Katmai National Park Film “The Ends of the Earth” Wins Award at Sondrio Festival
Katmai National Park's new film “The Ends of the Earth” has won a Special Jury Award at the Sondrio Festival in Lombardy, Italy.
"We are proud to see international recognition for the Katmai park film and that it is reaching a wide audience," said Katmai National Park Superintendent Diane Chung. "Many people do not have the means or opportunity to visit the park, so this is a way to bring the magnificence of Katmai to them."
"The Ends of the Earth" profiles the ecosystem of the Alaska Peninsula, a cloud-cloaked land of active volcanoes, rolling tundra and greatest concentration of the largest bears on earth. The film explores a remote landscape where bears outnumber people and the sockeye salmon run is the most prolific in the world. At the base of the peninsula lies the 4 million acre Katmai National Park, a wilderness larger than Yellowstone and Yosemite -- combined. Farther down the peninsula, a giant volcanic caldera emerges on the horizon, so remote that more people climb Everest every year than visit Aniakchak National Monument.
"The Ends of the Earth" premiered in May at the Bear Tooth Theatre in Anchorage with two sold out screenings, and a version was broadcast in July on PBS as a national prime time special. The film was also a finalist at the prestigious Jackson Hole Wildlife Film Festival before winning the Special Jury Award at Sondrio. Sondrio is a unique international film festival featuring blue chip natural history films on parks and protected areas worldwide.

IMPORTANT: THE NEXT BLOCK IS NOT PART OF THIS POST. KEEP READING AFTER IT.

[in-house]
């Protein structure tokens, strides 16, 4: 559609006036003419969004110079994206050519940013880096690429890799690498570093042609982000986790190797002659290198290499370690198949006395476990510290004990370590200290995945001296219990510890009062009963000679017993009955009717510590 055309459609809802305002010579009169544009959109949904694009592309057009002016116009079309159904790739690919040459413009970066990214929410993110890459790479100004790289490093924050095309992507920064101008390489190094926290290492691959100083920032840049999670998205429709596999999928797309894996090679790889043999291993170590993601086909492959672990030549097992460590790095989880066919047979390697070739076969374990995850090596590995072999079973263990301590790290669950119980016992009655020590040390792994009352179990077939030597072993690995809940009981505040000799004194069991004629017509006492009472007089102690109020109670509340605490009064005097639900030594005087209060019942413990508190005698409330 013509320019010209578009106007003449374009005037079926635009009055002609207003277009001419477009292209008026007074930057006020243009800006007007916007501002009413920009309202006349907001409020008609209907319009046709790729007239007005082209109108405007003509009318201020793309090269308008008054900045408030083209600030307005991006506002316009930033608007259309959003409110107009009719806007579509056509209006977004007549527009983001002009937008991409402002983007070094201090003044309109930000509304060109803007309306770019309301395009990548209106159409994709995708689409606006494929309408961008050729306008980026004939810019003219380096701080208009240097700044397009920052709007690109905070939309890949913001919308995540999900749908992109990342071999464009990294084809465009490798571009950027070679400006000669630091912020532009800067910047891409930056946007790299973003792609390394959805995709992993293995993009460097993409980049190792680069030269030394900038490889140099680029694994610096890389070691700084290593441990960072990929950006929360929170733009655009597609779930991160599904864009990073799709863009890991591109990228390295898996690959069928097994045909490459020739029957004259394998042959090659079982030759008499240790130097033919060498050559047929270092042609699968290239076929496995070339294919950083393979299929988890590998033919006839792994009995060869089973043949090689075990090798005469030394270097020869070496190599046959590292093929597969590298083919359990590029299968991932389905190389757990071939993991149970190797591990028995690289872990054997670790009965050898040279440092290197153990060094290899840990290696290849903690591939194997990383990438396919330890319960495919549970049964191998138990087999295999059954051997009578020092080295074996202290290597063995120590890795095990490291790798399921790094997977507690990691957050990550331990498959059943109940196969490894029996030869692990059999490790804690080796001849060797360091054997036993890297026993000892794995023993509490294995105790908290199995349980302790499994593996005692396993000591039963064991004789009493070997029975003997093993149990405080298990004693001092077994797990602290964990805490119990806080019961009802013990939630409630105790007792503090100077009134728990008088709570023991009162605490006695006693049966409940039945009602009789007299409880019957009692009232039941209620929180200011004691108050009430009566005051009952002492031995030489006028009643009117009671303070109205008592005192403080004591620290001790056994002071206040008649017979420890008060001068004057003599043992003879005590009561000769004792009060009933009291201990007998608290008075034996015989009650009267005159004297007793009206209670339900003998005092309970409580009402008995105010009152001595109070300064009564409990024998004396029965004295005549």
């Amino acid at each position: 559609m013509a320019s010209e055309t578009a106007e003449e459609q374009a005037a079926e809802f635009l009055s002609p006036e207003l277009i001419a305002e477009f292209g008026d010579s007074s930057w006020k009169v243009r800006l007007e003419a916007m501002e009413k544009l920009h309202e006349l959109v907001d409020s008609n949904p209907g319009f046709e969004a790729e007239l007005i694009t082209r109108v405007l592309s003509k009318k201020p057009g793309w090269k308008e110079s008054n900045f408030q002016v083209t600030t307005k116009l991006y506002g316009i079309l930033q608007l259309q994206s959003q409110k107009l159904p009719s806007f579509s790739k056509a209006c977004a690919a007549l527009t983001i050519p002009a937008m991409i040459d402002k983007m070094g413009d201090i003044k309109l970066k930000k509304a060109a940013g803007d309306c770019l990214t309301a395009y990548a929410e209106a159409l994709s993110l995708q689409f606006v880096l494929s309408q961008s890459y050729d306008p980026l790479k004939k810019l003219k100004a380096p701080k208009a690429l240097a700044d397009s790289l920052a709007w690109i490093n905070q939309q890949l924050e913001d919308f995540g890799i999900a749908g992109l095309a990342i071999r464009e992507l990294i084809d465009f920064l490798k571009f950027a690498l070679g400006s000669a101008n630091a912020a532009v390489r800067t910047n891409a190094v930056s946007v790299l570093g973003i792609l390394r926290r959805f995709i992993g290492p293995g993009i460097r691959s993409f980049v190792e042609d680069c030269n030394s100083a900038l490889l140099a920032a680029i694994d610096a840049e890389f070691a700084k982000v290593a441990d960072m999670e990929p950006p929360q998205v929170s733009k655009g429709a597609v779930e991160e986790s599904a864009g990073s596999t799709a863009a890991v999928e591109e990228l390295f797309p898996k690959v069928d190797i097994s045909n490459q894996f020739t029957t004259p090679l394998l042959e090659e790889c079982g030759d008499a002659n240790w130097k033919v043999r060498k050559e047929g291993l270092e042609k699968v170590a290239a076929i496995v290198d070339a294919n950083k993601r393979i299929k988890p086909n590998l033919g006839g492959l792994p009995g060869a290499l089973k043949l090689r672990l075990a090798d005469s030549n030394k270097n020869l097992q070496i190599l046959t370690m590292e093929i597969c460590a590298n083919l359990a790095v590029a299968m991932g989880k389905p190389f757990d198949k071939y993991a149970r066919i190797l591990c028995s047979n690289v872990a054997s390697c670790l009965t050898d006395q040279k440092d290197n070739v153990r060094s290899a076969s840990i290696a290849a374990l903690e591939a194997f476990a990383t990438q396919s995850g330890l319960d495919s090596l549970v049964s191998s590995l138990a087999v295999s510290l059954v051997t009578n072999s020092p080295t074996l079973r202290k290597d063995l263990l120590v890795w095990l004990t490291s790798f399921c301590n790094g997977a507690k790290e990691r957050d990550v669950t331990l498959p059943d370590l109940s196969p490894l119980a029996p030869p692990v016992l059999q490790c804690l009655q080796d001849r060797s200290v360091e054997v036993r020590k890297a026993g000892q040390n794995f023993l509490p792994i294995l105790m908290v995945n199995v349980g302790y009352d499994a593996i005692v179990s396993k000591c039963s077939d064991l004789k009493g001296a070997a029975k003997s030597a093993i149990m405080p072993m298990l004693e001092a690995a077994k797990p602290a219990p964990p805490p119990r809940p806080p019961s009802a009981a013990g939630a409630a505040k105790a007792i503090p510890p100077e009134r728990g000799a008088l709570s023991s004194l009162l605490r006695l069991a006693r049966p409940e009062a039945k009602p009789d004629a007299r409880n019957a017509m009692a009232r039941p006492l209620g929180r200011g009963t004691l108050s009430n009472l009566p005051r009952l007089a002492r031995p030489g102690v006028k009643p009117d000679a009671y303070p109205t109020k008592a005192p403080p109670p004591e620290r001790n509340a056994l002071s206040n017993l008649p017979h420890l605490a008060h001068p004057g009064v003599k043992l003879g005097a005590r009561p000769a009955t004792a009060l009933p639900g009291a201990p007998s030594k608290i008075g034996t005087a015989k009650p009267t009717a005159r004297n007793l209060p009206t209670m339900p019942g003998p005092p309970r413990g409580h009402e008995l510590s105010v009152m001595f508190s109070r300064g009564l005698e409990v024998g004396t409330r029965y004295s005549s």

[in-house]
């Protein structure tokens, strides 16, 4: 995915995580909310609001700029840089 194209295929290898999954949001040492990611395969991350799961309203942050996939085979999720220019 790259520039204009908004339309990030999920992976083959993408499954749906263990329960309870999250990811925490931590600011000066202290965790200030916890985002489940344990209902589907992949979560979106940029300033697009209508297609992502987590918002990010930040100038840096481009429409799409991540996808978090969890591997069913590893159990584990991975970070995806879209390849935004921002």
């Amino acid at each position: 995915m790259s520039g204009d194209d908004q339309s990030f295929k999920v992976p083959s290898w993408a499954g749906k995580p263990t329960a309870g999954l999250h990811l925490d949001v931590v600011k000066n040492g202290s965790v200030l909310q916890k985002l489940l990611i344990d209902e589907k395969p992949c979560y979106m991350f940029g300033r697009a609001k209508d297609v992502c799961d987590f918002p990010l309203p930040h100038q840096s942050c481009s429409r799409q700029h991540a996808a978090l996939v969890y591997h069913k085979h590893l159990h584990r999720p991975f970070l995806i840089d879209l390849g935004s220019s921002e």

The Sondrio jury wrote, "The astoundingly beautiful images and shots that immortalized uncontaminated and boundless breath-taking landscapes, shots that alternate between the present and the past using the screening of short vintage films and the comical aspect of observing the difficult undertaking of the bears while catching salmon were all taken into consideration when selecting this exceptional film. But most of all, the vital message given that warns us of the potential effects due to progressive climate change and human intervention is clear, even in such remote and faraway lands."
The Ends of the Earth was written, produced and directed by John Grabowska of the National Park Service and co-produced by Roy Wood, Chief of Interpretation for Katmai National Park. Alaska Geographic, a nonprofit partner of the National Parks in Alaska, hosted the premiere of the film in Alaska and a September broadcast of the film on Alaska Public Media. Alaska Geographic is also making the film available through their bookstores.
Roy Wood, co-producer and chief of interpretation for Katmai and Aniakchak NPs, was in Sondrio to present the film and accept the award (having taken time off and traveled to Italy at his own expense).